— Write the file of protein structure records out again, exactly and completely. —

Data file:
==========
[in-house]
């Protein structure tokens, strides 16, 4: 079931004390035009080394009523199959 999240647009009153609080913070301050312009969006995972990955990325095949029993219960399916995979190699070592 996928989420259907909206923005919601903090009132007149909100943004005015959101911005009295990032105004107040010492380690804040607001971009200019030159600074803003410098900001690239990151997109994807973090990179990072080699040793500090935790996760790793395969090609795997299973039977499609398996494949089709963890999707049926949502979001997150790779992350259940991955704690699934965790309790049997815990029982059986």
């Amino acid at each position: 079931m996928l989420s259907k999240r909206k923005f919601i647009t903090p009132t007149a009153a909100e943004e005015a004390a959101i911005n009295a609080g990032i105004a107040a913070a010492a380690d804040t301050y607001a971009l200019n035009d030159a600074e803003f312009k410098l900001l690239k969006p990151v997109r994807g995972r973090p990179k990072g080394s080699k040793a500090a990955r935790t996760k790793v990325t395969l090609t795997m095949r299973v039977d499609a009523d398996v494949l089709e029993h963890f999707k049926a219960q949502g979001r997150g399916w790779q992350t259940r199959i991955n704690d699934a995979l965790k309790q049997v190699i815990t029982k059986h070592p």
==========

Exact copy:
[in-house]
């Protein structure tokens, strides 16, 4: 079931004390035009080394009523199959 999240647009009153609080913070301050312009969006995972990955990325095949029993219960399916995979190699070592 996928989420259907909206923005919601903090009132007149909100943004005015959101911005009295990032105004107040010492380690804040607001971009200019030159600074803003410098900001690239990151997109994807973090990179990072080699040793500090935790996760790793395969090609795997299973039977499609398996494949089709963890999707049926949502979001997150790779992350259940991955704690699934965790309790049997815990029982059986």
């Amino acid at each position: 079931m996928l989420s259907k999240r909206k923005f919601i647009t903090p009132t007149a009153a909100e943004e005015a004390a959101i911005n009295a609080g990032i105004a107040a913070a010492a380690d804040t301050y607001a971009l200019n035009d030159a600074e803003f312009k410098l900001l690239k969006p990151v997109r994807g995972r973090p990179k990072g080394s080699k040793a500090a990955r935790t996760k790793v990325t395969l090609t795997m095949r299973v039977d499609a009523d398996v494949l089709e029993h963890f999707k049926a219960q949502g979001r997150g399916w790779q992350t259940r199959i991955n704690d699934a995979l965790k309790q049997v190699i815990t029982k059986h070592p």